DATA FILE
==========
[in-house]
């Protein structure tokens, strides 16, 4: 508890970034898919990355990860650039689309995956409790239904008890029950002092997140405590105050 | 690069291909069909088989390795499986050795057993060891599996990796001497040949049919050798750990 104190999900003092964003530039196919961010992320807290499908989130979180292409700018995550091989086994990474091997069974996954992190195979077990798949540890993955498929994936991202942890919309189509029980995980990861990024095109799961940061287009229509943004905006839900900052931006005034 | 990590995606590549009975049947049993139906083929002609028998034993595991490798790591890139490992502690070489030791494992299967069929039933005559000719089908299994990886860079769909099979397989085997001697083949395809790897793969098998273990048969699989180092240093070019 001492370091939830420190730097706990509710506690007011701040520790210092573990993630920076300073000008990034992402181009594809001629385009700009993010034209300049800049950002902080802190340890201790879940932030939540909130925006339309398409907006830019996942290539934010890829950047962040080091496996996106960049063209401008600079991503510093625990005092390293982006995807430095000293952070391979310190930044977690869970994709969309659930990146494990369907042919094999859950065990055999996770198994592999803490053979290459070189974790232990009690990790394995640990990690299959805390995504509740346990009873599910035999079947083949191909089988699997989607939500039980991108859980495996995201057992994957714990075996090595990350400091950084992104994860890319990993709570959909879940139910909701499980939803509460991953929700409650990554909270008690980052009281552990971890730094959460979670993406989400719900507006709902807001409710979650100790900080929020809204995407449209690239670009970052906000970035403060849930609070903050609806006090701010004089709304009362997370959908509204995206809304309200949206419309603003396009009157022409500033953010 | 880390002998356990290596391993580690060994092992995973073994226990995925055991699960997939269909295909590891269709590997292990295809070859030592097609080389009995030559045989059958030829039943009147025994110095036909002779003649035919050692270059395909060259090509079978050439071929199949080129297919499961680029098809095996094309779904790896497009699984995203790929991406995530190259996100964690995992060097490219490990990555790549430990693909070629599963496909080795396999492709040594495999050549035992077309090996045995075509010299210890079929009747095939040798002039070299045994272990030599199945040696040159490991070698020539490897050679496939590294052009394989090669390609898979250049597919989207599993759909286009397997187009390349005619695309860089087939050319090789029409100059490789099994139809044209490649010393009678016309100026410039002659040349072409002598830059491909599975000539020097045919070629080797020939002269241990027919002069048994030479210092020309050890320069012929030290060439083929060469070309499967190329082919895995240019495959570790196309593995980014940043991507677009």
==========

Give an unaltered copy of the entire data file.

[in-house]
């Protein structure tokens, strides 16, 4: 508890970034898919990355990860650039689309995956409790239904008890029950002092997140405590105050 | 690069291909069909088989390795499986050795057993060891599996990796001497040949049919050798750990 104190999900003092964003530039196919961010992320807290499908989130979180292409700018995550091989086994990474091997069974996954992190195979077990798949540890993955498929994936991202942890919309189509029980995980990861990024095109799961940061287009229509943004905006839900900052931006005034 | 990590995606590549009975049947049993139906083929002609028998034993595991490798790591890139490992502690070489030791494992299967069929039933005559000719089908299994990886860079769909099979397989085997001697083949395809790897793969098998273990048969699989180092240093070019 001492370091939830420190730097706990509710506690007011701040520790210092573990993630920076300073000008990034992402181009594809001629385009700009993010034209300049800049950002902080802190340890201790879940932030939540909130925006339309398409907006830019996942290539934010890829950047962040080091496996996106960049063209401008600079991503510093625990005092390293982006995807430095000293952070391979310190930044977690869970994709969309659930990146494990369907042919094999859950065990055999996770198994592999803490053979290459070189974790232990009690990790394995640990990690299959805390995504509740346990009873599910035999079947083949191909089988699997989607939500039980991108859980495996995201057992994957714990075996090595990350400091950084992104994860890319990993709570959909879940139910909701499980939803509460991953929700409650990554909270008690980052009281552990971890730094959460979670993406989400719900507006709902807001409710979650100790900080929020809204995407449209690239670009970052906000970035403060849930609070903050609806006090701010004089709304009362997370959908509204995206809304309200949206419309603003396009009157022409500033953010 | 880390002998356990290596391993580690060994092992995973073994226990995925055991699960997939269909295909590891269709590997292990295809070859030592097609080389009995030559045989059958030829039943009147025994110095036909002779003649035919050692270059395909060259090509079978050439071929199949080129297919499961680029098809095996094309779904790896497009699984995203790929991406995530190259996100964690995992060097490219490990990555790549430990693909070629599963496909080795396999492709040594495999050549035992077309090996045995075509010299210890079929009747095939040798002039070299045994272990030599199945040696040159490991070698020539490897050679496939590294052009394989090669390609898979250049597919989207599993759909286009397997187009390349005619695309860089087939050319090789029409100059490789099994139809044209490649010393009678016309100026410039002659040349072409002598830059491909599975000539020097045919070629080797020939002269241990027919002069048994030479210092020309050890320069012929030290060439083929060469070309499967190329082919895995240019495959570790196309593995980014940043991507677009």